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Re-enter Macduff, with Macbeth'* head on a pole.

Macd. Hail, king! for so thou art: Behold, where


The usurper's cursed head: the time is free:
I see thee compass'd with thy kingdom's pearlw,
That speak my salutation in their minds;
Whose voices I desire aloud with mine,—
Hail, king of Scotland!

AU. King of Scotland, hail!


Mai. We shall not spend a large expence of time, Before we reckon with your several loves, And make us even with you. My thanes and kinsmen, Henceforth be earls, the first that ever Scotland In such an honour nam'd. What's more to do, Which would be planted newly with the time,— As calling home our exil'd friends abroad, That fled the snares of watchful tyranny; Producing forth the cruel ministers Of this dead butcher, and his fiend-like queen; Who, as 'tis thought, by self and violent hands Took off her life;—This, and what needful else That calls upon us, by the grace of Grace, We will perform in measure, time, and place: So thanks to all at once, and to each one, Whom we invite to see us crown'd at Scone.

{Flourish. Exeunt.

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* Of Kernes and Gallow-glasses—l WHETHER supply'd of, for supply'd from or with, was a kind of Grecism of Shakspeare's expression; or whether of be a corruption of the editors, who took Kernes and Gallow-glasses, which were only light and heavy armed foot, to be the names of two of the western islands, I don't know. Hinc conjecturae vigorem etian adjiciunt arma quædam Hibernica, Gallicis antiquis similia, jacula nimirum peditum levis armaturae quos Kernos vocant, nec non secures & lorica, ferrea peditum illorum gravioris armaturae, quos Galloglassios, appellant. Waraei Antiq. Hiber, cap. 6. wa RBu Rto N. .

* And fortune, on his damned quarrel smiling,) The old copy has—quarry; but I am inclined to read quarrel. Quarrel was formerly used for cause, or for the occasion of a quarrel, and is to be found in that sense in Holinshed's account of the story of Macbeth, who, upon the creation of the prince of Cumberland, thought, says the historian, that he had a just quarrel to endeavour after the crown. The sense therefore is,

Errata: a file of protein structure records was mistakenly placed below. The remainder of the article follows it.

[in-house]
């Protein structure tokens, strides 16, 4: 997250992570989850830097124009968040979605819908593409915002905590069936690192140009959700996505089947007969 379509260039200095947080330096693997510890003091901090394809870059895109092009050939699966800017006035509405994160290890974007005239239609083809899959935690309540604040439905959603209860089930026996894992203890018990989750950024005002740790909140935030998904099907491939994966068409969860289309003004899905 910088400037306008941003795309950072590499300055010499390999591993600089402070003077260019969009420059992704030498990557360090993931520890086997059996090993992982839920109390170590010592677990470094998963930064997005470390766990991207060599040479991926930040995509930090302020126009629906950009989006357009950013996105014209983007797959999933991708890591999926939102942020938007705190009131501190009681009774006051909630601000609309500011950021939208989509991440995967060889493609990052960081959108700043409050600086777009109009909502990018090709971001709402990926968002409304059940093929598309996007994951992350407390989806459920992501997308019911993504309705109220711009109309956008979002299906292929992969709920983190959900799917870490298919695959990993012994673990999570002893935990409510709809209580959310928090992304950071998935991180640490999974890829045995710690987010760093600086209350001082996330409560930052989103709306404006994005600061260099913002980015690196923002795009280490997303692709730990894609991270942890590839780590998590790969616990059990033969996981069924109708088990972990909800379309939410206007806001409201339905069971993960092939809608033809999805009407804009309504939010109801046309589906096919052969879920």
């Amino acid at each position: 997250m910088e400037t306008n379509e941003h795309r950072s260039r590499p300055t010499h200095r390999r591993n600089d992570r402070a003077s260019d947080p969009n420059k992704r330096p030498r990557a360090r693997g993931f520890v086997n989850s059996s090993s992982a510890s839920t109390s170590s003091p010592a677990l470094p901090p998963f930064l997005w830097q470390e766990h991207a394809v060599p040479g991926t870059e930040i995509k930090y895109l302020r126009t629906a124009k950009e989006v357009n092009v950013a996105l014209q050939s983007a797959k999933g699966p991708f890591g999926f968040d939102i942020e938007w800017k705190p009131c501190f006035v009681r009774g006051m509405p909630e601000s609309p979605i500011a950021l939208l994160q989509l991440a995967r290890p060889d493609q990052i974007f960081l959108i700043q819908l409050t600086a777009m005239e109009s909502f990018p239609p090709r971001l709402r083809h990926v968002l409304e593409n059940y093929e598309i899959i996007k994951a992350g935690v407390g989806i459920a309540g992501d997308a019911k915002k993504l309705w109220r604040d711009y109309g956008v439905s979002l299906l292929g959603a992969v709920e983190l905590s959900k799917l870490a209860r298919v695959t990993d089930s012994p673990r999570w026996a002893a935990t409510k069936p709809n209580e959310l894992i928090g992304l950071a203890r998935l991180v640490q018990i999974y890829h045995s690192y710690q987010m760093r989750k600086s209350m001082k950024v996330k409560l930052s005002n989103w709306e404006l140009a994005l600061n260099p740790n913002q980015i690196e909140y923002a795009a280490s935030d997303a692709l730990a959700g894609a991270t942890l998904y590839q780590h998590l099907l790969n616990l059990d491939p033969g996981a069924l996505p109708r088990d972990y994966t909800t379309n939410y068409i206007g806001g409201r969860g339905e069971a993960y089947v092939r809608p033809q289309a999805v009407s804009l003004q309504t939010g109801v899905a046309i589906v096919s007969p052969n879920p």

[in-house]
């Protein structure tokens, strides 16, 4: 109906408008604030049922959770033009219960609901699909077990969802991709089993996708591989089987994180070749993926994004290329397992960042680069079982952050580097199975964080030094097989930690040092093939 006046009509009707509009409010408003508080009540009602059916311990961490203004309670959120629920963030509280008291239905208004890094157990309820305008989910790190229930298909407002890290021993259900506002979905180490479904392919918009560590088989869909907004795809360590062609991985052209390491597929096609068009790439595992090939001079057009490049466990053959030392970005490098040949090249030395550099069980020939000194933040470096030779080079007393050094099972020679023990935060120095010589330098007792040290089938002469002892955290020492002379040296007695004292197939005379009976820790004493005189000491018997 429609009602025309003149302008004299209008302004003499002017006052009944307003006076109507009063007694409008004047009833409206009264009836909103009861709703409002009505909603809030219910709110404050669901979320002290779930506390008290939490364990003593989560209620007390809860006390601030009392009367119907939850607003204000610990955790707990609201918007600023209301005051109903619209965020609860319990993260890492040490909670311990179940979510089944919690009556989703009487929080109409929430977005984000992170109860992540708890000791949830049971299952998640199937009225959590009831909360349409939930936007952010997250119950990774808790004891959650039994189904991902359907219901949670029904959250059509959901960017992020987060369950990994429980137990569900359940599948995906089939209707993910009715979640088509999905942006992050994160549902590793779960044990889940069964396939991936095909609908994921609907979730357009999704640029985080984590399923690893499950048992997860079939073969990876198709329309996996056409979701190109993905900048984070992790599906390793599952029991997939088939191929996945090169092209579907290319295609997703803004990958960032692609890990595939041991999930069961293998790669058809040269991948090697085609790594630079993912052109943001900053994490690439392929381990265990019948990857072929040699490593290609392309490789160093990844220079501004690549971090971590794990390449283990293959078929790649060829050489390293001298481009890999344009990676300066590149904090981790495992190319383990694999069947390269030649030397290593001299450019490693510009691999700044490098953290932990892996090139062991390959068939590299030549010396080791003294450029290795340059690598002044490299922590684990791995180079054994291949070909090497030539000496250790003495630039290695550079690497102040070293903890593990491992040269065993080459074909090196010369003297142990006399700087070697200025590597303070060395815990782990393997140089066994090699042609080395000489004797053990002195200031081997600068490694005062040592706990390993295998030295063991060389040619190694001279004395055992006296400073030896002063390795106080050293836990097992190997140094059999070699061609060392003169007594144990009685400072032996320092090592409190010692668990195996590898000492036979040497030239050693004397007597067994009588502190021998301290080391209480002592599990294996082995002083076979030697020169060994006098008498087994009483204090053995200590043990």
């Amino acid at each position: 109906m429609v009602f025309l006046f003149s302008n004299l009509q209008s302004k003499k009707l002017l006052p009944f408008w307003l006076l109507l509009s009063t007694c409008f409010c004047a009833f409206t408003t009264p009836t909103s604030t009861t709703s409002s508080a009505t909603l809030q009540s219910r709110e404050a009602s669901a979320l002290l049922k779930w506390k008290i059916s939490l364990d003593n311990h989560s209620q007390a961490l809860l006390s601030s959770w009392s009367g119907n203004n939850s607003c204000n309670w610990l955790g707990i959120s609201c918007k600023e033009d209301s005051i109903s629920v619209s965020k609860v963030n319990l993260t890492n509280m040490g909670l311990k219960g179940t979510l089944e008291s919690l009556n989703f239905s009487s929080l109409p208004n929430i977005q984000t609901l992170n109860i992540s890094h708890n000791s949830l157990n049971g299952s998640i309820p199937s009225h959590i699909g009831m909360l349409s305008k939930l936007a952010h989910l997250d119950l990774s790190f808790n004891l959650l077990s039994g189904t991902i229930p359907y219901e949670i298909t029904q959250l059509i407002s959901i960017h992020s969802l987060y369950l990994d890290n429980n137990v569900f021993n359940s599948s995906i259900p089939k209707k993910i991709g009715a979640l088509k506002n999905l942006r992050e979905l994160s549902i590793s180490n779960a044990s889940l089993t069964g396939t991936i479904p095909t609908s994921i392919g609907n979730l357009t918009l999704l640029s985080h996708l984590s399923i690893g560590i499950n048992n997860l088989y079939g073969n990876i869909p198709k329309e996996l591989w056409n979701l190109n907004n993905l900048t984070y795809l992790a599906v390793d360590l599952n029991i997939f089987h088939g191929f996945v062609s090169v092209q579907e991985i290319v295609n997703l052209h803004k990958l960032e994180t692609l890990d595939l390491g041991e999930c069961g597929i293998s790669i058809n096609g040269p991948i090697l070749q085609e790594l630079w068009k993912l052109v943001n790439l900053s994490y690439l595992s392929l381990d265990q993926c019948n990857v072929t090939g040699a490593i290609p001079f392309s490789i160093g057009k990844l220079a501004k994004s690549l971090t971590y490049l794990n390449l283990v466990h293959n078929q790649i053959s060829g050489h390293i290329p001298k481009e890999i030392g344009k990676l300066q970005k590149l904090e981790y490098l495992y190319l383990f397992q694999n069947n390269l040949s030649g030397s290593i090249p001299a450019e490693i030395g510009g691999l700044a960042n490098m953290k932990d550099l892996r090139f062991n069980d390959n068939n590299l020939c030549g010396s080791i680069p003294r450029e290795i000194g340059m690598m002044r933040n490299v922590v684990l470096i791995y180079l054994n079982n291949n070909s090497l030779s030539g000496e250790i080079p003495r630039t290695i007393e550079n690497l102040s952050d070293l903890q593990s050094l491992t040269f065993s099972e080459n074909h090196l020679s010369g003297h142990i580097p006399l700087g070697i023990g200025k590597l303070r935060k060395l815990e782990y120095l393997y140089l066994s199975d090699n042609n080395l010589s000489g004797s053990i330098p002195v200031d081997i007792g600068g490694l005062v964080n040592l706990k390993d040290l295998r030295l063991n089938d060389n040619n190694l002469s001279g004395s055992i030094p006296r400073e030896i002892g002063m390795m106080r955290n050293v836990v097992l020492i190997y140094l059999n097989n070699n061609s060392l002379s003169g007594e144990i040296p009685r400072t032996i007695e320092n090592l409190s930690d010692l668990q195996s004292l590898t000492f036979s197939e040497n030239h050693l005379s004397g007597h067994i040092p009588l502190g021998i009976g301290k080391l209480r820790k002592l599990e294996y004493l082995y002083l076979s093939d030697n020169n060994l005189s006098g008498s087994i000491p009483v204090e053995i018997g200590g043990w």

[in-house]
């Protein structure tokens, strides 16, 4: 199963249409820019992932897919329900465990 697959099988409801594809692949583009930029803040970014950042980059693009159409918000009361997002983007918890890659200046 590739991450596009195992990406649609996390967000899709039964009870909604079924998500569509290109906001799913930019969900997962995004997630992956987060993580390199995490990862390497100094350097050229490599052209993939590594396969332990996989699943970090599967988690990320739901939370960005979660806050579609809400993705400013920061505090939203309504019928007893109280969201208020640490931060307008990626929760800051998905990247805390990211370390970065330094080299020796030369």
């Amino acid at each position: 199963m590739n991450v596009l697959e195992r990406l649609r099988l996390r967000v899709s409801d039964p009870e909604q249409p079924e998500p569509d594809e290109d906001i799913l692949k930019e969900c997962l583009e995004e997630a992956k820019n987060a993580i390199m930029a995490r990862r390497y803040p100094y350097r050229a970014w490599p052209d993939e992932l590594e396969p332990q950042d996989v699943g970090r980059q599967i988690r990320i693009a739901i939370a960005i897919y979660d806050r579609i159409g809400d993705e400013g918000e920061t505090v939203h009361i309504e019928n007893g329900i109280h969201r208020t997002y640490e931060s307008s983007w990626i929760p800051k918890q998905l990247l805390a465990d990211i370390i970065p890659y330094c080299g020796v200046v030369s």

Fortune smiling on his execrable cause, 4'c- This is followed by Dr. Warburton. Johnson.

3 Till that Bcllona's bridegroom,] This passage may be added to the many others, which shew how little Shakspeare knew of ancient mythology. Henley.

4 Confronted him with self-comparisons,] i. e. gave him as good as he brought, shew'd he was his equal.


5 Saint Colmes' inch.] Now called Inchcomb, a small island lying in the Forth, with an abbey upon, it, dedicated to St. Columb.

Inch or ynch was the old Scots word for an island, and, as I am informed, is still used in some parts of Ireland. Steevens.

6 Aroint thee, witch /] Aroint, or avaunt, be gone.


7 —ronyon—] i. e. scabby or mangy woman. Fr. rogneux, royne, scurf. Steevens.

8like a rat without a tail,] It should be remembered (as it was the belief of the times) that though a witch could assume the form of any animal she pleased, the tail would still be wanting.

The reason given by some of the old writers, for such a deficiency, is, that though the hands and feet, by an easy change, might be converted into the four paws of a beast, there was still no part about a woman which corresponded with the length of tail common to almost all four-footed creatures. Steevens.

9 He shall live a man forbid :] i. e. as one under a curse, an interdiction. So afterwards in this play,

By his orwn interdiction stands accurs'd. So among the Romans, an outlaw's sentence was, Aawc St Ignis interdictio; i. e. he was forbid the use of water and fire, which imply'd the necessity of banishment. THEOBALD.

Mr. Theobald has very justly explained forbid bjr accursed, but without giving any reason of his interpretation. To bid is originally to pray, as in this Saxon fragment,

He ij- Jjij- -Ji bit •} bore, &c.
He is wise that prays and makes amends.

As to forbid therefore implies to prohibit, in oppo* sitlon to the word bid in its present sense, it signifies by the same kind of opposition to curse, when it is derived from the same word in its primitive meaning.


10 The weird sisters, /iand in hand,] Weird coraes from the Anglo-Saxon fypb, and is used as a substantive signifying a prophecy by the translator of Hector Boethias in the year 1541, as well as for the Destinies by Chaucer and Holinshed. Of the weirdis gevyn to Makbeth and Banqhuv, is the argument of one of the chapters. And Gawin Douglas, in his translation of Virgil, calls the Parcie the weird sisteris. The other method of spelling was merely a blunder of the transcriber or printer.

The Valkyritf, or Valkyriur, were not barely three, in number. The learned critic Dr. Warburton might have found in Bartholinus, not only Gunna, liota, et Skullda, but also Scogula, Hilda, Gondula, and Geiroscogula. Bartholinus adds that their number is yet

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